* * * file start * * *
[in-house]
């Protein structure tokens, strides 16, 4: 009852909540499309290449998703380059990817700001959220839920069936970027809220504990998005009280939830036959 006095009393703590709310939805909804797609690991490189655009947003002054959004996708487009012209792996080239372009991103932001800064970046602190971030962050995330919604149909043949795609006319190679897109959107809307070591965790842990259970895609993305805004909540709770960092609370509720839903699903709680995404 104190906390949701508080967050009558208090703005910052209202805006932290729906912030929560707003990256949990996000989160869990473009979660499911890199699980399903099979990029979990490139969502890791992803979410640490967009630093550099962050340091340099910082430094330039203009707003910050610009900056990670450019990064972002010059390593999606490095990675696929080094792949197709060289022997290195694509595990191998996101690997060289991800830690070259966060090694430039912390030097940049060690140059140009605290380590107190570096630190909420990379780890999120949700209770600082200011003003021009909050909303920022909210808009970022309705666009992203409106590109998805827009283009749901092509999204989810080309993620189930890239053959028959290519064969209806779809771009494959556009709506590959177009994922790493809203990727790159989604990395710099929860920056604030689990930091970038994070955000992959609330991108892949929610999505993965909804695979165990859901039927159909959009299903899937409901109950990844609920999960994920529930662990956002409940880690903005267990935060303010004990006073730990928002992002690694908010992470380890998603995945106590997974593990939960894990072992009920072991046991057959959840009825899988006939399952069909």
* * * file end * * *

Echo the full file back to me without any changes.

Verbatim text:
[in-house]
């Protein structure tokens, strides 16, 4: 009852909540499309290449998703380059990817700001959220839920069936970027809220504990998005009280939830036959 006095009393703590709310939805909804797609690991490189655009947003002054959004996708487009012209792996080239372009991103932001800064970046602190971030962050995330919604149909043949795609006319190679897109959107809307070591965790842990259970895609993305805004909540709770960092609370509720839903699903709680995404 104190906390949701508080967050009558208090703005910052209202805006932290729906912030929560707003990256949990996000989160869990473009979660499911890199699980399903099979990029979990490139969502890791992803979410640490967009630093550099962050340091340099910082430094330039203009707003910050610009900056990670450019990064972002010059390593999606490095990675696929080094792949197709060289022997290195694509595990191998996101690997060289991800830690070259966060090694430039912390030097940049060690140059140009605290380590107190570096630190909420990379780890999120949700209770600082200011003003021009909050909303920022909210808009970022309705666009992203409106590109998805827009283009749901092509999204989810080309993620189930890239053959028959290519064969209806779809771009494959556009709506590959177009994922790493809203990727790159989604990395710099929860920056604030689990930091970038994070955000992959609330991108892949929610999505993965909804695979165990859901039927159909959009299903899937409901109950990844609920999960994920529930662990956002409940880690903005267990935060303010004990006073730990928002992002690694908010992470380890998603995945106590997974593990939960894990072992009920072991046991057959959840009825899988006939399952069909």